The next day, the patient drops dead. At first the doctor is confused, and wonders if he missed anything. After a while of playing around with his Android phone again, the doctor realizes that while using the free Android medical app, there is a huge ad that pops up on the screen during the scan, obstructing a full view of the screen, and a large cancerous tumor went totally undetected. And two weeks after the patient dropped dead, the doctor's wife filed for a divorce, because she was so furious that her doctor husband would dare to give her a POS Android phone that he picked up for free. Anybody who gives an Android phone to their wife, obviously doesn't love them anymore, and the chances are that they are having a steamy affair behind your back.

  • Reply 11 of 45
    gwmacgwmac Posts: 1,799member

    Quote:

    Originally Posted by mstone View Post


    He did not mention viewing X-rays, CAT scans or MRI image data on the mini. Even the regular iPad with retina screen is not officially suitable for that type of work since to be accurate the high resolution monitors used for viewing and evaluating medical image data is done in a controlled lighting environment such as a room with low ambient light. An iPad mini or full size might be appropriate for quick presentation or as a visual aid while on rounds but in no way replaces the full fledged medical imaging suite.



    I hadn't watched the video when I posted. That is true and for those type of tests a smaller device like an iPhone is far more practicable. I was speaking more in terms of simply using it for accessing and reading text on  common apps like epocrates and Medcsape for example and not as a diagnostic tool. There is room for both devices depending on the needs. Certainly for older doctors, ones with poor eyesight and indeed patients as well, the iPad is advantageous in terms of simply viewing or reading the screen.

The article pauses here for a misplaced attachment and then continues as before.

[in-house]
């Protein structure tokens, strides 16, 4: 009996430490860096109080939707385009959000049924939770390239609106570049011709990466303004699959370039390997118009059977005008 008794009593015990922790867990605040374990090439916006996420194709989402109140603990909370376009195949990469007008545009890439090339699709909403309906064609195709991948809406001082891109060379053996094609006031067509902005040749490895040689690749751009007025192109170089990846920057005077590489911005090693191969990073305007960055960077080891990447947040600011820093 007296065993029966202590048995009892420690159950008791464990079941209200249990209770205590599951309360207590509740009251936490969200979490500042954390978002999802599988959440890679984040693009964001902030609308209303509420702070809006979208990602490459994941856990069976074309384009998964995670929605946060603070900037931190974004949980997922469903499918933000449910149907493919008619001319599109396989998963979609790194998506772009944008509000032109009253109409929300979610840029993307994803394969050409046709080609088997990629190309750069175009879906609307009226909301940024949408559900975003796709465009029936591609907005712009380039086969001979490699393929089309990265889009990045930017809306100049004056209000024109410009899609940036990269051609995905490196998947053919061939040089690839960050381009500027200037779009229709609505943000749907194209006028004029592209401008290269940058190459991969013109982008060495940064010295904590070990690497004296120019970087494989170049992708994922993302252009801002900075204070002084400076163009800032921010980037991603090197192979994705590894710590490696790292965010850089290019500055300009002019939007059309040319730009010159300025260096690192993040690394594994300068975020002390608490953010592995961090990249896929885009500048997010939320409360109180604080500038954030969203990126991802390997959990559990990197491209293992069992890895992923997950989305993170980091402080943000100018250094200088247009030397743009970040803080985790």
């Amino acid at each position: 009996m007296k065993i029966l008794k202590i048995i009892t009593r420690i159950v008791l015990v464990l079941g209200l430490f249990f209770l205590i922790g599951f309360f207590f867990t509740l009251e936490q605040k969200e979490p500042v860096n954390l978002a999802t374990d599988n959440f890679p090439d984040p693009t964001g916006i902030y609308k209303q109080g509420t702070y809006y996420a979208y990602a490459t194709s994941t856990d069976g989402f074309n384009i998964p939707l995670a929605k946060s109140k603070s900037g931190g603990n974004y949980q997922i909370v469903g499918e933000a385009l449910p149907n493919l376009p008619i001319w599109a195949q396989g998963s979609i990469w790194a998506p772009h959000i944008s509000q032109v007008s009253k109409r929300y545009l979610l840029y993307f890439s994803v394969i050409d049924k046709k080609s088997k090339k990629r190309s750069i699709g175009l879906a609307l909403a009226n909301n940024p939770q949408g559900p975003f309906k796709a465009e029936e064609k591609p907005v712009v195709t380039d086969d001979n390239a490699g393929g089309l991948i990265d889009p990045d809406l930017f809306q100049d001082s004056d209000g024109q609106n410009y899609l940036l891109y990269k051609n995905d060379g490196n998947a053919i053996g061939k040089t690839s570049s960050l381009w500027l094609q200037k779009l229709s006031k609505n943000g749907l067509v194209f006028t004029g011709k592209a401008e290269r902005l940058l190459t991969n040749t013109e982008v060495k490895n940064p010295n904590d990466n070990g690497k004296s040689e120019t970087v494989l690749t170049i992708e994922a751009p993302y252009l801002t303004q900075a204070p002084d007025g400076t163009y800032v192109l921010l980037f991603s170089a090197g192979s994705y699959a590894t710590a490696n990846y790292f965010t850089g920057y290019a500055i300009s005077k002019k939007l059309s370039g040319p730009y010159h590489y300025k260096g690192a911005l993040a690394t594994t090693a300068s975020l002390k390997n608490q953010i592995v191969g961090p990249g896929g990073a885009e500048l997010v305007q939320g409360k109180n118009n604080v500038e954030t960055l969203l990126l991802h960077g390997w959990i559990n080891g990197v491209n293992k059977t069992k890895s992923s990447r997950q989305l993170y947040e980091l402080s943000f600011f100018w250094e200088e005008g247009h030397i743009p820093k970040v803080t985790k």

• Reply 12 of 45
    kdarlingkdarling Posts: 1,640member

    Quote:

    Originally Posted by dnd0ps View Post


    But... But... Android....



     


    Oh don't worry.   Unlike iOS, Android can be used in embedded medical applications.   It's already replacing Windows CE which was used a lot (as is Linux) in such devices.


     


     



     


    So while the doctor is using an iPad Mini to check your chart, an Android driven device will be monitoring your life signs.


     


    Let the bad jokes commence image

  • Reply 13 of 45
    gazoobeegazoobee Posts: 3,754member


    This is also why phones should be small, and not gigantic "phablets."  


    They are the pocket multi-device; the communicators; the tricorders of the future as it were.  


     


    Google and Microsoft have it so completely wrong with their stupid idea that phones are just "small tablets" and tablets are just "large phones," and that they should all run the same apps.  Wrong.


     


    There are two distinct classes of devices needed.  There may be a need for other form factors in future too.  

  • Reply 14 of 45


    Originally Posted by KDarling View Post


    So while the doctor is using an iPad Mini to check your chart, an Android driven device will be monitoring your life signs.



     


    The Android gets malware, killing you. The doctor removes your room from his schedule on the iPad, and it's automatically updated across all of his devices, thanks to iCloud.

  • Reply 15 of 45
    It's a good thing no one requested all electronics devices must be shut off right before landing!
  • Reply 16 of 45

    Quote:

    Originally Posted by Apple ][ View Post


    In related news, there was a really sick guy who walked into a doctor's office recently, and the doctor was testing out his new Android phone, to see how well it would work for medical purposes. He got the phone for real cheap, it was actually a BOGOF, and he gave the second one to his wife. The medical app that the doctor was using was also downloaded for free.